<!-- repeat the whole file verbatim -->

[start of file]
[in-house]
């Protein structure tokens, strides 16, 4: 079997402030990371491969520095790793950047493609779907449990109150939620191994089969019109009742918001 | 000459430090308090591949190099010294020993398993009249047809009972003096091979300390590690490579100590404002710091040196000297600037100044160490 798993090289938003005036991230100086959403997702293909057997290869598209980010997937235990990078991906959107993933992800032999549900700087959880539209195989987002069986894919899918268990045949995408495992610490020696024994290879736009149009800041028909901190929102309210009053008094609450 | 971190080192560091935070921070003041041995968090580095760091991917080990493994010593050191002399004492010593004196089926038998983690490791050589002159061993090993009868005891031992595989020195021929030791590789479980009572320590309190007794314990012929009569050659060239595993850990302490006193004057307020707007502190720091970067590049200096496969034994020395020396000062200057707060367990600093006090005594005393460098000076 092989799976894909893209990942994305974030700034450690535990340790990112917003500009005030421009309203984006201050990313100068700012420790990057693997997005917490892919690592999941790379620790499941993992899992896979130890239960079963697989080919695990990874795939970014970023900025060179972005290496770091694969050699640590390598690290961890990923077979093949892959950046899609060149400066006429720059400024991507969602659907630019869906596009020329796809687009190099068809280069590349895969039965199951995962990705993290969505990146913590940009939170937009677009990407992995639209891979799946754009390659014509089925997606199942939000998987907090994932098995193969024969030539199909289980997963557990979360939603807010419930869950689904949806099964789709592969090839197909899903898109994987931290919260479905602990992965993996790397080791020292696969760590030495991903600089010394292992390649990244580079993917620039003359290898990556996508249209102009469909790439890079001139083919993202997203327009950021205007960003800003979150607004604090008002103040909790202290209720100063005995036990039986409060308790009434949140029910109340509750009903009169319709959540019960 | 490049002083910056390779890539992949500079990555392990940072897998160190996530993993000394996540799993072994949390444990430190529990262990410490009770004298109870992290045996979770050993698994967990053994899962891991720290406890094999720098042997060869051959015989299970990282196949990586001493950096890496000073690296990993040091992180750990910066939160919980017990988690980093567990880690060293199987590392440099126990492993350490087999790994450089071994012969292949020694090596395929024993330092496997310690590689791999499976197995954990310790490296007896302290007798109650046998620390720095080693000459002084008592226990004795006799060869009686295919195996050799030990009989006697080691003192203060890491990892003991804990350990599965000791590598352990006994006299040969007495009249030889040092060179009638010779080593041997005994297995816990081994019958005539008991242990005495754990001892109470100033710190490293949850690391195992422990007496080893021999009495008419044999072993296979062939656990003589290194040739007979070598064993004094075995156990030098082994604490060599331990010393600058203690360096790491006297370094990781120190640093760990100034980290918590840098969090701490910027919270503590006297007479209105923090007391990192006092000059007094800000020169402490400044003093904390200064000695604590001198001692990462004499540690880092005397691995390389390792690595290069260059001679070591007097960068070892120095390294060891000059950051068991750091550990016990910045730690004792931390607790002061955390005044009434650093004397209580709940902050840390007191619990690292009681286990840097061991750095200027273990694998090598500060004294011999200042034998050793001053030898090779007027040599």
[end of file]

[in-house]
């Protein structure tokens, strides 16, 4: 079997402030990371491969520095790793950047493609779907449990109150939620191994089969019109009742918001 | 000459430090308090591949190099010294020993398993009249047809009972003096091979300390590690490579100590404002710091040196000297600037100044160490 798993090289938003005036991230100086959403997702293909057997290869598209980010997937235990990078991906959107993933992800032999549900700087959880539209195989987002069986894919899918268990045949995408495992610490020696024994290879736009149009800041028909901190929102309210009053008094609450 | 971190080192560091935070921070003041041995968090580095760091991917080990493994010593050191002399004492010593004196089926038998983690490791050589002159061993090993009868005891031992595989020195021929030791590789479980009572320590309190007794314990012929009569050659060239595993850990302490006193004057307020707007502190720091970067590049200096496969034994020395020396000062200057707060367990600093006090005594005393460098000076 092989799976894909893209990942994305974030700034450690535990340790990112917003500009005030421009309203984006201050990313100068700012420790990057693997997005917490892919690592999941790379620790499941993992899992896979130890239960079963697989080919695990990874795939970014970023900025060179972005290496770091694969050699640590390598690290961890990923077979093949892959950046899609060149400066006429720059400024991507969602659907630019869906596009020329796809687009190099068809280069590349895969039965199951995962990705993290969505990146913590940009939170937009677009990407992995639209891979799946754009390659014509089925997606199942939000998987907090994932098995193969024969030539199909289980997963557990979360939603807010419930869950689904949806099964789709592969090839197909899903898109994987931290919260479905602990992965993996790397080791020292696969760590030495991903600089010394292992390649990244580079993917620039003359290898990556996508249209102009469909790439890079001139083919993202997203327009950021205007960003800003979150607004604090008002103040909790202290209720100063005995036990039986409060308790009434949140029910109340509750009903009169319709959540019960 | 490049002083910056390779890539992949500079990555392990940072897998160190996530993993000394996540799993072994949390444990430190529990262990410490009770004298109870992290045996979770050993698994967990053994899962891991720290406890094999720098042997060869051959015989299970990282196949990586001493950096890496000073690296990993040091992180750990910066939160919980017990988690980093567990880690060293199987590392440099126990492993350490087999790994450089071994012969292949020694090596395929024993330092496997310690590689791999499976197995954990310790490296007896302290007798109650046998620390720095080693000459002084008592226990004795006799060869009686295919195996050799030990009989006697080691003192203060890491990892003991804990350990599965000791590598352990006994006299040969007495009249030889040092060179009638010779080593041997005994297995816990081994019958005539008991242990005495754990001892109470100033710190490293949850690391195992422990007496080893021999009495008419044999072993296979062939656990003589290194040739007979070598064993004094075995156990030098082994604490060599331990010393600058203690360096790491006297370094990781120190640093760990100034980290918590840098969090701490910027919270503590006297007479209105923090007391990192006092000059007094800000020169402490400044003093904390200064000695604590001198001692990462004499540690880092005397691995390389390792690595290069260059001679070591007097960068070892120095390294060891000059950051068991750091550990016990910045730690004792931390607790002061955390005044009434650093004397209580709940902050840390007191619990690292009681286990840097061991750095200027273990694998090598500060004294011999200042034998050793001053030898090779007027040599």